BY BESS TWISTON-DAVIES
A CHRIS' IAN asylum seeker whose finger was sliced off by rnuslim extremists in his native Pakistan has been sent home to face danger, and possible death.
Naeem Pasha, 40, fled to Britain with letters from his church explaining his life would be at risk if he returned because of Pakistan's blasphemy laws, which cant' the death sentence.
But now the Home Office has ordered him home, and has since refused asylum to three more persecuted Christians from Pakistan. Meanwhile, it has granted asylum and benefits to at least 14 Taliban fighters.
"We have written to the Immigration Minister Beverley Hughes and have had no reply," said Mr Saeed, a spokesman for CLAAS, the Centre for Legal Aid and Settlement, a charity helping Pakistani Christians.
He spoke just days after the Bishops' Conference of England and Wales issued a document urging "swift, efficient and humane, treatment for asylum seekers".
However, the bishops and their advisers refused to intervene on behalf of the persecuted Christian asylum seekers. "It is not for the Bishops, Conference to argue for special rights for Christians," said Jesuit Fr Frank Turner, adviser on international affairs. "We are very aware of this problem and we are in dialogue with CLAAS and the bishops in Pakistan. But rash advocacy here could have a difficult affect in Pakistan."
John Joseet, policy adviser on migration added: "We support individual cases but do not want it to appear a great religious crusade because there are other religious minorities too in countries like Palcistanit is very problematic. We know there is persecution but whether it is state-sponsored is debatable as the constitution does not allow persecution of Christians.
"It is more a case of societal persecution to which the Pakistani state turns a blind eye. We know there are cases of houses of Christians being burnt, and people stoned while the police do nothing. We don't want to be seen as championing Christians wherever. The bishops' conference has a remit to society as a whole."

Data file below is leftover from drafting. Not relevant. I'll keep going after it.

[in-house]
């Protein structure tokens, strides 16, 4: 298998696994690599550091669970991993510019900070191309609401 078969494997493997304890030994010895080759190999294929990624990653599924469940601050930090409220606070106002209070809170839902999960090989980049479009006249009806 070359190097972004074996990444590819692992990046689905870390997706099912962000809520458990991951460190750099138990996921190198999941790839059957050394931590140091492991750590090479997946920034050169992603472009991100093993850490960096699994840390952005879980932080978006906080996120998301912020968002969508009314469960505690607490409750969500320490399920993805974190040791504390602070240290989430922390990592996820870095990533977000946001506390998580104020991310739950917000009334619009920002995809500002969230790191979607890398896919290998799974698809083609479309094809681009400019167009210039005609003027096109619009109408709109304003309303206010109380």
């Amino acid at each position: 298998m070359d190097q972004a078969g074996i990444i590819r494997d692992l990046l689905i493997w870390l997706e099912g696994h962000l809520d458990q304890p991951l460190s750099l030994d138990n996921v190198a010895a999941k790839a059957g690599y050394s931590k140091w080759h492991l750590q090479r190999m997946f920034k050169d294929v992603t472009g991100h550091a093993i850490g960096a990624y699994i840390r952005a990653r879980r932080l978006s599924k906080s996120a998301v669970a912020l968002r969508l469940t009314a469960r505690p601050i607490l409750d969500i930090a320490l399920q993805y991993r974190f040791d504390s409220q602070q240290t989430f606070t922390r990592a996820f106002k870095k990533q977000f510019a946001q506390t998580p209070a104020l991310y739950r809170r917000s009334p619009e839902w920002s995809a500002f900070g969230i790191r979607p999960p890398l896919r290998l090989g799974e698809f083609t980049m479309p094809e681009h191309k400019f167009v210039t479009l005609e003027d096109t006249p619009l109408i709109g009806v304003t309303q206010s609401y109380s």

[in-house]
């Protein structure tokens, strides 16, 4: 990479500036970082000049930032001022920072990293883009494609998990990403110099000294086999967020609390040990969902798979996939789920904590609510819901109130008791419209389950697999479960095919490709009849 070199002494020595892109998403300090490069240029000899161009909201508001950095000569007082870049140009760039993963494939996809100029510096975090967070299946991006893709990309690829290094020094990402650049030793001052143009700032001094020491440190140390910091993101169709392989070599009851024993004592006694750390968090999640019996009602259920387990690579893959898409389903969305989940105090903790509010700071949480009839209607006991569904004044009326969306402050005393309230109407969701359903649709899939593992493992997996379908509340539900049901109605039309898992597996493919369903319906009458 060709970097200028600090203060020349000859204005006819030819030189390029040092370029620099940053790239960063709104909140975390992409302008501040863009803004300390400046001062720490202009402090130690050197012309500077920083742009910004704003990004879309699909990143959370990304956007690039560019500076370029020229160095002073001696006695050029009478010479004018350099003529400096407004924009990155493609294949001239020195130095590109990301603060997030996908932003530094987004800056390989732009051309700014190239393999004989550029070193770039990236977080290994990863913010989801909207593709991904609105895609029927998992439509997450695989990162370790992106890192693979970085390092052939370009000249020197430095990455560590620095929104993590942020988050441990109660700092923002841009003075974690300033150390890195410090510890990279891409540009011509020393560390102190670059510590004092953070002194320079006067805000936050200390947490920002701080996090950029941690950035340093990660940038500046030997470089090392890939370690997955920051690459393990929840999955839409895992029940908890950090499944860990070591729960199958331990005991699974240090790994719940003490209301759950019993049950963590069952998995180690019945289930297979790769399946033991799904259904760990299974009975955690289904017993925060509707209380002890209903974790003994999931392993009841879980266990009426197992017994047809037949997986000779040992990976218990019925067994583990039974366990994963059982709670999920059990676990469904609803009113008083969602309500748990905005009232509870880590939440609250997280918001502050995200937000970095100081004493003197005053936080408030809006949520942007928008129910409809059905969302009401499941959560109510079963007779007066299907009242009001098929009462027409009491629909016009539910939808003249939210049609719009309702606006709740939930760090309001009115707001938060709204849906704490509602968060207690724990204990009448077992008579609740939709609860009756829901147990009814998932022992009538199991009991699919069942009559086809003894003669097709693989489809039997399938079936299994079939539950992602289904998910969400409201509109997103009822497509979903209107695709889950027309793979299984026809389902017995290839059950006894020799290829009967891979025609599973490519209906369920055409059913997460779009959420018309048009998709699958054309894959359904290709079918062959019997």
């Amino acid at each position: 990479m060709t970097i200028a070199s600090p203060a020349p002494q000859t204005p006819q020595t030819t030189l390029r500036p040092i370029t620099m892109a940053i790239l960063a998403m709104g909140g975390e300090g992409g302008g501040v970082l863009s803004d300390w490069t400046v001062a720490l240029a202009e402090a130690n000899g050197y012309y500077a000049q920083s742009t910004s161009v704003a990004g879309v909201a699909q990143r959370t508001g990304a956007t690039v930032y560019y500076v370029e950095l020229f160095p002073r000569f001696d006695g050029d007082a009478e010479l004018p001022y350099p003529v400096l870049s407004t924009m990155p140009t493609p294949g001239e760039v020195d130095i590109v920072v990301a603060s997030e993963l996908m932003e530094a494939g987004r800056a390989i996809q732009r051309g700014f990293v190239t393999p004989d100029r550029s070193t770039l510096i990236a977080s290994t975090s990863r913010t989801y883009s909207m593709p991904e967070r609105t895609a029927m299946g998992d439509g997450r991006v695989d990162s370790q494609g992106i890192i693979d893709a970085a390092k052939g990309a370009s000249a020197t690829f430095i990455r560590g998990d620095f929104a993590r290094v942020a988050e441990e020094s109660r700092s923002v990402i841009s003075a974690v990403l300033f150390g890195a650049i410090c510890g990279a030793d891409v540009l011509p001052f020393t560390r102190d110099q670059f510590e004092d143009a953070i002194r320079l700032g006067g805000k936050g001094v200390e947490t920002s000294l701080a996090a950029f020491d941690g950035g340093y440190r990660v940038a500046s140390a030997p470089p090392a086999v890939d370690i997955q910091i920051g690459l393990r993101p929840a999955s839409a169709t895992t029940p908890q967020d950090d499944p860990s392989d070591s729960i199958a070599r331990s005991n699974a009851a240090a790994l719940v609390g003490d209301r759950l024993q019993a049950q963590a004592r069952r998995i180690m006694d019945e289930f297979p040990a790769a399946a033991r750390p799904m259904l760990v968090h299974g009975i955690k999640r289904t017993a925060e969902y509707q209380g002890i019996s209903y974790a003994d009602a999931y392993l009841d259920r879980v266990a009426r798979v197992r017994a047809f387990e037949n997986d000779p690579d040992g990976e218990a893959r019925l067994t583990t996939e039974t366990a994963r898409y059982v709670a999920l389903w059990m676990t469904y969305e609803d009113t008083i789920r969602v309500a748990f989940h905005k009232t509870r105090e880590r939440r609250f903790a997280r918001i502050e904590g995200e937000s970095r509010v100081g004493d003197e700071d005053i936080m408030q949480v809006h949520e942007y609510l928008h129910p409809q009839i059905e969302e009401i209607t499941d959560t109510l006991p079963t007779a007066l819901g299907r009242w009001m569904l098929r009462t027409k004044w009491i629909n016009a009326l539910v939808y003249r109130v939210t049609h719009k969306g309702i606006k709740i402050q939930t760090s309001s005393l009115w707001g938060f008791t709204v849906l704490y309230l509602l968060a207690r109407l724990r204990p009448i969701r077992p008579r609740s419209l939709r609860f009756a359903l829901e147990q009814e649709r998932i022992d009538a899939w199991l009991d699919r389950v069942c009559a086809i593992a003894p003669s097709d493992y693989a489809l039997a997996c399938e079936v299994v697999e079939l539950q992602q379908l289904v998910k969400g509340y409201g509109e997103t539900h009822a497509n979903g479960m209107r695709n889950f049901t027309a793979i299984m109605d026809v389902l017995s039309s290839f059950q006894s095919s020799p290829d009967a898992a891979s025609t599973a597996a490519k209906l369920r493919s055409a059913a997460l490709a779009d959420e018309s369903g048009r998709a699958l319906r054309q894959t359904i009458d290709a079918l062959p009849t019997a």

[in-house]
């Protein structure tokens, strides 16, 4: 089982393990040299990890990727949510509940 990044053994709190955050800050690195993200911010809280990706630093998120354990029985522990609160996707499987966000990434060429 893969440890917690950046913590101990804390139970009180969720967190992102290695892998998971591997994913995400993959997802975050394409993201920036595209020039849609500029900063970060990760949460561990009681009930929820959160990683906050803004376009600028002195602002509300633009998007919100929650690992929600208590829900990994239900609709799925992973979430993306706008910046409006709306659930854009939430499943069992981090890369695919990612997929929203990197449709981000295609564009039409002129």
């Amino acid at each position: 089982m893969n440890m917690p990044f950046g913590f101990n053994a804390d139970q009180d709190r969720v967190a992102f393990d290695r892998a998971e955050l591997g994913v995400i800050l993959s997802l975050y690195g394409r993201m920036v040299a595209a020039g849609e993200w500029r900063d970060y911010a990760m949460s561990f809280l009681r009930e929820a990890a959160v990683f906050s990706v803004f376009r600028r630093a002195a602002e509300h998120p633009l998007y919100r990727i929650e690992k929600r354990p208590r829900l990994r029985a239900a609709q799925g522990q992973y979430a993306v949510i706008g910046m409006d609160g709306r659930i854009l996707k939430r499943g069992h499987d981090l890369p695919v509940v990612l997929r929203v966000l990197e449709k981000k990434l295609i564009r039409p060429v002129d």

Brother Timothy Gardner, a Dominican expert on Pakistan, said Britain had a reputation in that country for failing to support Christians needing help.
"Generally Pakistani Christians found the Germans, the Scandinavians and even the Austrians with Jorg Haider in power much more helpful," he said. "I don't know why Christians and churches art not more supportive of Pakistan's Christians, whether people regard this cause as old-fashioned or imperialistic to be concerned about one's co-religionists."
He added: "Nobody has been executed judicially in Pakistan for Blasphemy. But basically, if the courts don,t kill you, somebody else will. There will be an imam in some mosque saying that you are an enemy of Islam and that people have a duty to kill you. This won't be true of the majority of mosques. and there is good Muslim-Christian dialogue going on but them are lots of cases of 'extrajudiciary executions'."
Neville Kyrke-Smith of Aid to the Church in Need UK said: "It would be easier for all of us to blame politicians for these problems than do something about it ourselves. In some circles, it is not seen as appropriate to talk about violence against Christians today because it is seen as `divisive'."